Church Commissioner Questions: Christmas Celebrations and Services, Church Investments, and Historic Cathedrals

On 1st December 2022, MPs put questions to the Second Church Estates Commissioner, Andrew Selous MP, during his monthly question time in the House of Commons.

Christmas Celebrations and Services

Bob Blackman MP (Con) asked:

1. What steps the Church of England plans to take (a) nationally and (b) in Harrow East constituency to celebrate Christmas.

Kevin Foster MP (Con) asked:

4. What steps the Church of England plans to take to encourage families and children to attend events and services at their local parish church at Christmas.

Andrew Selous MP: The Church of England’s Christmas resources usually reach around 10 million people, and we hope for the same reach for this year’s “Follow the Star” theme, details of which can be found on the A Church Near You website. Crib, Christingle and carol services will take place in most of our 16,000 parishes and 4,500 primary schools to spread the good news of Jesus’s birth.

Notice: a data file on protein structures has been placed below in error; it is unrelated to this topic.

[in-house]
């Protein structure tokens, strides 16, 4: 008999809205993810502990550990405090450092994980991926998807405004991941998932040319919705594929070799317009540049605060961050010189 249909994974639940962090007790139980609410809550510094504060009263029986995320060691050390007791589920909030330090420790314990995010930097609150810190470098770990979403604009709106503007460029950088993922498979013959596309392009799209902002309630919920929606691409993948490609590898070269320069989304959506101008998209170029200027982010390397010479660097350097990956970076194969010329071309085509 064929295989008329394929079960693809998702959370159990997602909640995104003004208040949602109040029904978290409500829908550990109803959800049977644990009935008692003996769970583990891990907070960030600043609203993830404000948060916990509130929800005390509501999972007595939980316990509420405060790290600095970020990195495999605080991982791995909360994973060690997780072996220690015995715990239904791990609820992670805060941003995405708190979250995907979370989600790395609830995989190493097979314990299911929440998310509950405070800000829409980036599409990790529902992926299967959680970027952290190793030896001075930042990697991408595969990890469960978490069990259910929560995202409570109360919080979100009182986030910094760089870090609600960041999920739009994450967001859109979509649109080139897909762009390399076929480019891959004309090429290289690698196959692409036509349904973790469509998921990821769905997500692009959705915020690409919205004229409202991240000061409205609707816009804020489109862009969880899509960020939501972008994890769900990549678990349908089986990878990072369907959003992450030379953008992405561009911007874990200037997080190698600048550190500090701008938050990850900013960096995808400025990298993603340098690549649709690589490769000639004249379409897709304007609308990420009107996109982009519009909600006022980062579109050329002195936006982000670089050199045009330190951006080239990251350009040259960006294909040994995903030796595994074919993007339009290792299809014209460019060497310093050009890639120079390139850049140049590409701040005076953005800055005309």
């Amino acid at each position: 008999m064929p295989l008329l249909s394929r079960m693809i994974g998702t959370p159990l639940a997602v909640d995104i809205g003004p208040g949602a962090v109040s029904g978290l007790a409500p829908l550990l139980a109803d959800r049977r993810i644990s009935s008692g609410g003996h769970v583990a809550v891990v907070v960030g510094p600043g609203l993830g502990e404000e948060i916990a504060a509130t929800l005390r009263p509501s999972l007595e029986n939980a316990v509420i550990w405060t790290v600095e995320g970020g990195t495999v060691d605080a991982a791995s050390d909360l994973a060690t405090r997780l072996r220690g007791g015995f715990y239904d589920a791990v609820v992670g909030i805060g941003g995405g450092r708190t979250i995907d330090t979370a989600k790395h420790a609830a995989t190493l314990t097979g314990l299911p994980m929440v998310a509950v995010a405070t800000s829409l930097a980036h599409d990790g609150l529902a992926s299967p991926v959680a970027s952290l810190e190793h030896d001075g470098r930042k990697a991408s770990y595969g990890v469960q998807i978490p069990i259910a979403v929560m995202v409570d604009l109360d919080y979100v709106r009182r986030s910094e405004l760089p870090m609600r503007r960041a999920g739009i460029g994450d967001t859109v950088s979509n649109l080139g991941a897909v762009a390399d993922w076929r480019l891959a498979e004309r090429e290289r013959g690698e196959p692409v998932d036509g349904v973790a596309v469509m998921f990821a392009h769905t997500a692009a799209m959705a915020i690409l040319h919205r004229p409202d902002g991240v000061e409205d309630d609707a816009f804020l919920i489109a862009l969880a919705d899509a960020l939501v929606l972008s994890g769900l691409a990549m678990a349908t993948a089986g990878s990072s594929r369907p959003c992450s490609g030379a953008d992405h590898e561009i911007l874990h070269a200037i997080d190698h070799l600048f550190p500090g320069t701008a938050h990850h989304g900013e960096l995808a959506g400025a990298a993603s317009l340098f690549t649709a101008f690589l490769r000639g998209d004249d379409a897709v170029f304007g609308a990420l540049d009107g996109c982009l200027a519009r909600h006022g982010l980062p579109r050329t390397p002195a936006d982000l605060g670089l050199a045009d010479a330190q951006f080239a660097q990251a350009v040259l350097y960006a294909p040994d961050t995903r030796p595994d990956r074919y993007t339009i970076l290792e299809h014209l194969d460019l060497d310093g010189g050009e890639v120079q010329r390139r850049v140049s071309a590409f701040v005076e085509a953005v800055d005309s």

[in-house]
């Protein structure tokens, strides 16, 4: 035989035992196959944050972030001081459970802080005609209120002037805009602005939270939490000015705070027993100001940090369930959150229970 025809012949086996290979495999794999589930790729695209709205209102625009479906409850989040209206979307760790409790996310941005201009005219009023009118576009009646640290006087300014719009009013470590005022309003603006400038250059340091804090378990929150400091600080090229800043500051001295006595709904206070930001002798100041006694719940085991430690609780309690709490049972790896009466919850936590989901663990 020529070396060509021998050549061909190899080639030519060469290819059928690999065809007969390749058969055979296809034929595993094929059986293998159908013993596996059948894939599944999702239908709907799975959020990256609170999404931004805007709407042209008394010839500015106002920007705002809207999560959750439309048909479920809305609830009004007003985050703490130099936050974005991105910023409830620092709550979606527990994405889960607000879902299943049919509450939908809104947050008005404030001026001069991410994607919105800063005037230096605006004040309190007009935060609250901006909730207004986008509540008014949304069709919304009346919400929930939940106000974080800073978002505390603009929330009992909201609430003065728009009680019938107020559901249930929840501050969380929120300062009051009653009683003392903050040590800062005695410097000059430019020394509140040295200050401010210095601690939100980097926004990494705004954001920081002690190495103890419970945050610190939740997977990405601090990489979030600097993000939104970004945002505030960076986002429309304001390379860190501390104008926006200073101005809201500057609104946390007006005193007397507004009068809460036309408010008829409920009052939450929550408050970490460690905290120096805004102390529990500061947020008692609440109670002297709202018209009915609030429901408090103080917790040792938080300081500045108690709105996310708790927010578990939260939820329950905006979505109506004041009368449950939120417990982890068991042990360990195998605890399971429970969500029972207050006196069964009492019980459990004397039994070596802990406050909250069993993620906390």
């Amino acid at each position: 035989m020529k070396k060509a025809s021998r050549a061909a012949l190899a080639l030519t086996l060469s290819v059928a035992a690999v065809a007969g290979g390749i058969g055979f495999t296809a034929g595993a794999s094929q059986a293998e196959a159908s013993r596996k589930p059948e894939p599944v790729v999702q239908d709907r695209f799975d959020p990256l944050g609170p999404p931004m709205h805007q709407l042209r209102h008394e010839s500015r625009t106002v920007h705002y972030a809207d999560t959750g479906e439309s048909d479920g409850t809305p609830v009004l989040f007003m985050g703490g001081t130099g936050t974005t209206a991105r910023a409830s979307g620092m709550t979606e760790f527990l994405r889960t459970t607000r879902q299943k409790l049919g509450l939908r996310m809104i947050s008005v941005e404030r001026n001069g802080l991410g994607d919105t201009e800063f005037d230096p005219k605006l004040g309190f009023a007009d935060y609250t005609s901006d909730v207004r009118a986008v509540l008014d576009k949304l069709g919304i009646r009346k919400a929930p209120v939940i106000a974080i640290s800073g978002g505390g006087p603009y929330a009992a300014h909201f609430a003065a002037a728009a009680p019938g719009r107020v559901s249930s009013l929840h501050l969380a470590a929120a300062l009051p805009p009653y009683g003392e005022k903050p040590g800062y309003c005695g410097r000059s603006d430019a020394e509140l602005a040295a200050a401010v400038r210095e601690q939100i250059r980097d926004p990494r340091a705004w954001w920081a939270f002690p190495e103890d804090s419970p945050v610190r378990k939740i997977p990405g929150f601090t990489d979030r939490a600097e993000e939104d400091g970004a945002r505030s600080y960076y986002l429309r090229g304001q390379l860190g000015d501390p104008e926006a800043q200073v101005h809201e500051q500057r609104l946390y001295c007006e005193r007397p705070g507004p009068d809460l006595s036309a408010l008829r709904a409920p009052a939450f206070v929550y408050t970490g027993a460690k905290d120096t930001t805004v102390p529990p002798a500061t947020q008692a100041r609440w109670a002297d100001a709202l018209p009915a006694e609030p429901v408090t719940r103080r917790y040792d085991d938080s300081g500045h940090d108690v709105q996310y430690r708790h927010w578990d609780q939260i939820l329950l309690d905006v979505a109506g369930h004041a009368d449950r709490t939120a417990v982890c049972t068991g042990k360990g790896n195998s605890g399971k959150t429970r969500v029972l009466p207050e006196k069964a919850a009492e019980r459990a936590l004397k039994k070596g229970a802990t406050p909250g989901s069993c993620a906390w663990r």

Bob Blackman: I was at one of our churches last night, and I was thanked for giving it work to help answer the question. From the census, we know Christianity is now a minority religion. What further action can the Church take to encourage more people to come back over Christmas, on such a joyous occasion?

Andrew Selous: I thank my hon. Friend for the support he gives to all the faith communities in his constituency. The answer to his question is in the work taking place in his local parishes. I know he will join me in commending, for example, the work of Rev. Jody Stowell at St Michael and All Angels in Harrow Weald, which is offering a warm welcome space and a special service for those who lost loved ones during the pandemic, and of Rev. Matthew Stone at St John the Evangelist in Great Stanmore, which is offering a united advent service with seven churches across the denominations and a Christmas afternoon tea with children from five local schools. That sort of work shows our churches are right at the heart of our communities.

Kevin Foster: Events such as the recent Christmas fair at St Luke’s, Torquay and the forthcoming Christmas tree festival at Paignton parish church can provide lots of low-cost fun and support for families facing festive budget pressures. Can my hon. Friend assure me that the Church of England is giving appropriate effort to highlighting this side of parish life, which often leads to families becoming regular churchgoers?